The Burglar

by Patricia Podlipec

When she asked the same question three times
in ten minutes, I rolled my eyes and sighed.

Then she insisted a burglar had loosened the light with
plans to break in that night, I disagreed. She slapped me.

Now I punch in the code to open
the door to the world of stolen memories,

search among gray heads and stooped
bodies. Whiffs of urine fill the air. I find
her hunched in a wheelchair, slumped in sleep,
shake her shoulder to wake her, say hello.

Sunken eyes flicker, stare, unaware.
I hold her hands, rub them with
lotion to smooth and soothe her skin.

Hands that made crunchy apple crisps,
green beans with bacon grease and sugar,
sewed seams on fine fabric and painted

watercolor pictures. I pretend to understand
her garbled words and senseless jabber,
recall her long-ago small talk with neighbors,
the funny stories she used to tell.

Her raspy voice grows quiet, eyes close
as we return to the comfort of dreams.

Patricia Podlipec was a first-grade teacher for over twenty years. After retiring, she and her husband moved from Wisconsin to Hendersonville, NC. Her poems and prose have appeared in Kakalak, Clothes Lines, and Western North Carolina Woman. Recently one of her poems won Honorable Mention and publication in the Heart Poetry Contest for the fall 2009 issue of Heart Magazine by Nostalgia Press.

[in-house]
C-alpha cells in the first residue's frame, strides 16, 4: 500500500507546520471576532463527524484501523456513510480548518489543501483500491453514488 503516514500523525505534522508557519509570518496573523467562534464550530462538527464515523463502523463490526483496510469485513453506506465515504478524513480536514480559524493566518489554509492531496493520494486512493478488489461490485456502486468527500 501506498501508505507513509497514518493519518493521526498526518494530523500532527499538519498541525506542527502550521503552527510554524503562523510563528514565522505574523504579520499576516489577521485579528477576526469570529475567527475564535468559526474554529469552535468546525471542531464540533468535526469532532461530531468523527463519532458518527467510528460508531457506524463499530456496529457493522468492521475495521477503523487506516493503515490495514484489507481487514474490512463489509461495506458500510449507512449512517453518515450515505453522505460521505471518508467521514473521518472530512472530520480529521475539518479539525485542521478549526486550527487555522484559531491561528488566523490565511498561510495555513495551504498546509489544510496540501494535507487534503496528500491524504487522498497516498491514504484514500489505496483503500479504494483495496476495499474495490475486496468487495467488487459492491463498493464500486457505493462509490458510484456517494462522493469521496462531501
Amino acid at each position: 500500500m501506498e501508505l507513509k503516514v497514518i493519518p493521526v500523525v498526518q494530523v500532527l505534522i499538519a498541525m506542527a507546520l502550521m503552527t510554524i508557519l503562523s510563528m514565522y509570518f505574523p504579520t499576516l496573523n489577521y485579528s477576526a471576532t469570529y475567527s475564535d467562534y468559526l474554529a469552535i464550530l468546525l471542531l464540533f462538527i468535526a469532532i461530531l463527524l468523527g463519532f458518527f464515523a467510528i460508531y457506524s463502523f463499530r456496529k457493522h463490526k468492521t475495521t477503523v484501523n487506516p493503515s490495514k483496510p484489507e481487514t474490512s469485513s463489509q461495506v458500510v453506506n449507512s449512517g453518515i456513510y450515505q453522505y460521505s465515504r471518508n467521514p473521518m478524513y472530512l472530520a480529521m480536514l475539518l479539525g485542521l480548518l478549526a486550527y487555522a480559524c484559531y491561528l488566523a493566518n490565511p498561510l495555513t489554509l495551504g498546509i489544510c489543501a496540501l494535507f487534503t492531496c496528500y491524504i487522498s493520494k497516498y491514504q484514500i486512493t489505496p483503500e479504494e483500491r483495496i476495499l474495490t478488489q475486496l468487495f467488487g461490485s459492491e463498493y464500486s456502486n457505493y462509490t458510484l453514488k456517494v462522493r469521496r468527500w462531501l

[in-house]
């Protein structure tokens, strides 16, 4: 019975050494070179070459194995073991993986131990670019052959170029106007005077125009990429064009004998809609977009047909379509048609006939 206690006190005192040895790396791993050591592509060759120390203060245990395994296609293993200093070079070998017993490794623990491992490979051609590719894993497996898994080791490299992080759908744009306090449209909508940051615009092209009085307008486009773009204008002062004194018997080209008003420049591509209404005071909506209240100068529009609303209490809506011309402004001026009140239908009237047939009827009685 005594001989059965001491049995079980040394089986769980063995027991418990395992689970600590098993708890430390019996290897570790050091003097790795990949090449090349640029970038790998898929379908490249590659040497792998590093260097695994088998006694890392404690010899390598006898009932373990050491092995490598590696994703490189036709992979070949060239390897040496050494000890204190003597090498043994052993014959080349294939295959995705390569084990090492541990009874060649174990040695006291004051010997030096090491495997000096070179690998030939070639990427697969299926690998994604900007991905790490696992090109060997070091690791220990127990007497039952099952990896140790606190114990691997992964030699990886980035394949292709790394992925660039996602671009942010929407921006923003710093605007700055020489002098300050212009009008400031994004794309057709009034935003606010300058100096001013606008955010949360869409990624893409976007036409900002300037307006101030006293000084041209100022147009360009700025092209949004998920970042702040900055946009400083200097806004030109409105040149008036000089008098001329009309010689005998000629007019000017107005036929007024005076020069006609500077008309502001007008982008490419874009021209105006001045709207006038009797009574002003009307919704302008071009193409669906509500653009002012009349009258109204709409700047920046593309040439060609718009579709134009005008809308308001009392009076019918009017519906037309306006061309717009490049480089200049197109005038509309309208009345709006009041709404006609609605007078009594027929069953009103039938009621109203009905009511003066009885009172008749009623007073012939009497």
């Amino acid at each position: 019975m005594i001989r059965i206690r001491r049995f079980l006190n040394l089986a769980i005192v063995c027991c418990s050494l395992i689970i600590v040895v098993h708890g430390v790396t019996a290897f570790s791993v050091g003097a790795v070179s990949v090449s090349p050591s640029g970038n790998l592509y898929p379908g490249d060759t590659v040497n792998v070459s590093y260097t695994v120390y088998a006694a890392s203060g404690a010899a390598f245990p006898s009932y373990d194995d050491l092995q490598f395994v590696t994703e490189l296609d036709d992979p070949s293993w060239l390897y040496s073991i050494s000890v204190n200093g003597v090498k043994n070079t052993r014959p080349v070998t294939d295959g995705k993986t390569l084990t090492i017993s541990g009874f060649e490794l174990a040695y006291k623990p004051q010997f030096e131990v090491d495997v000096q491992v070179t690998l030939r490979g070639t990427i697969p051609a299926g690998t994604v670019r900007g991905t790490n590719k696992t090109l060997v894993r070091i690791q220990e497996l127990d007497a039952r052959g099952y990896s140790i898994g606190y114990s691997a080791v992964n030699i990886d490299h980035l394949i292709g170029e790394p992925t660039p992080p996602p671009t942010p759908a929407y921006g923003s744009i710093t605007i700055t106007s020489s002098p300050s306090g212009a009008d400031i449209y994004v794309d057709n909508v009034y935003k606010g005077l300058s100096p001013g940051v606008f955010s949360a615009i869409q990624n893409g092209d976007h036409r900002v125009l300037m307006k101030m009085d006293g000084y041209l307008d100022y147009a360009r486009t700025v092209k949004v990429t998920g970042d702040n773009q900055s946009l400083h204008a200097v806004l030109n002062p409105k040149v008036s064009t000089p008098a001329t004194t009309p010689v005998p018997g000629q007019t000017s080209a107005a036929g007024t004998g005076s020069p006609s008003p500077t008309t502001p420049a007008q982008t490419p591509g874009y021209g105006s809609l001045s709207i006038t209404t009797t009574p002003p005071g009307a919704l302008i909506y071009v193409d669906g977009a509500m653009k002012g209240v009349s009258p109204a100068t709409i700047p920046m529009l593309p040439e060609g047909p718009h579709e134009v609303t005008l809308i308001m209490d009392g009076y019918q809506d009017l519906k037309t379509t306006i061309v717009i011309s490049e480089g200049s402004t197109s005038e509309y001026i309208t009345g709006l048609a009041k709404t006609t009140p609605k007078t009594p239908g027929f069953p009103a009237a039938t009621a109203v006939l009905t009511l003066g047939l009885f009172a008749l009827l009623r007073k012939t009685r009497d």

About The Burglar—For ten years, my mother's struggle with Alzheimer's Disease was a painful experience for the whole family. I have felt guilt in not recognizing the symptoms when they first appeared. I was finally able to express some of those feelings in the form of poetry.